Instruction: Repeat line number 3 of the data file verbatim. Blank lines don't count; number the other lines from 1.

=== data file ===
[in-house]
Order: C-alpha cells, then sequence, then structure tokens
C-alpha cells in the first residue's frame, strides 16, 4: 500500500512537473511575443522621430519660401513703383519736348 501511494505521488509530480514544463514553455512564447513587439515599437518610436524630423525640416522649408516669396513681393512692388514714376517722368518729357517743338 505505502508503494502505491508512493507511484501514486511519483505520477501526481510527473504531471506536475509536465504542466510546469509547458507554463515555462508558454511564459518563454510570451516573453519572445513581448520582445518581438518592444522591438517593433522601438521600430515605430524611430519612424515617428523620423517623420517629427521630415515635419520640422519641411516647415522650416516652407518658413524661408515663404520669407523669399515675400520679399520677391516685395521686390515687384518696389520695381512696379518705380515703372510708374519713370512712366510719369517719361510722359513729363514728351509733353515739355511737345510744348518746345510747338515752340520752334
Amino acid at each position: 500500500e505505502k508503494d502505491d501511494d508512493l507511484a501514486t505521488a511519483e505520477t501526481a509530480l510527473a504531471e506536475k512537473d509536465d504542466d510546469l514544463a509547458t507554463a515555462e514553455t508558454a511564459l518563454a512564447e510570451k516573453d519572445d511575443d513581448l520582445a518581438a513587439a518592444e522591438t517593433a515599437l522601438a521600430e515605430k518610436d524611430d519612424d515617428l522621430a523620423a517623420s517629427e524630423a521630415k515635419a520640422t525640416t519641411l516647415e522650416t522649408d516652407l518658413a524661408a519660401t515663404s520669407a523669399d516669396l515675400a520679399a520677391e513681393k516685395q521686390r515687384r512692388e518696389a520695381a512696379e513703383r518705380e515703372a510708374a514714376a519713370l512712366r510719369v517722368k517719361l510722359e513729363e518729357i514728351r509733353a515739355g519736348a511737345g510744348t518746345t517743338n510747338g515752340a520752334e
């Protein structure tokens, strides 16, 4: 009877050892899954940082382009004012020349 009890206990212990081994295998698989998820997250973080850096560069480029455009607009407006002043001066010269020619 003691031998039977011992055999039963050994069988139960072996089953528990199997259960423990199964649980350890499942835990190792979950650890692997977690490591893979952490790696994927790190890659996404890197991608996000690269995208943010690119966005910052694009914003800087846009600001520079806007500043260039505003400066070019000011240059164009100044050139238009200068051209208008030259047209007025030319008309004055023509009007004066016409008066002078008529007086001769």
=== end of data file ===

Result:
C-alpha cells in the first residue's frame, strides 16, 4: 500500500512537473511575443522621430519660401513703383519736348 501511494505521488509530480514544463514553455512564447513587439515599437518610436524630423525640416522649408516669396513681393512692388514714376517722368518729357517743338 505505502508503494502505491508512493507511484501514486511519483505520477501526481510527473504531471506536475509536465504542466510546469509547458507554463515555462508558454511564459518563454510570451516573453519572445513581448520582445518581438518592444522591438517593433522601438521600430515605430524611430519612424515617428523620423517623420517629427521630415515635419520640422519641411516647415522650416516652407518658413524661408515663404520669407523669399515675400520679399520677391516685395521686390515687384518696389520695381512696379518705380515703372510708374519713370512712366510719369517719361510722359513729363514728351509733353515739355511737345510744348518746345510747338515752340520752334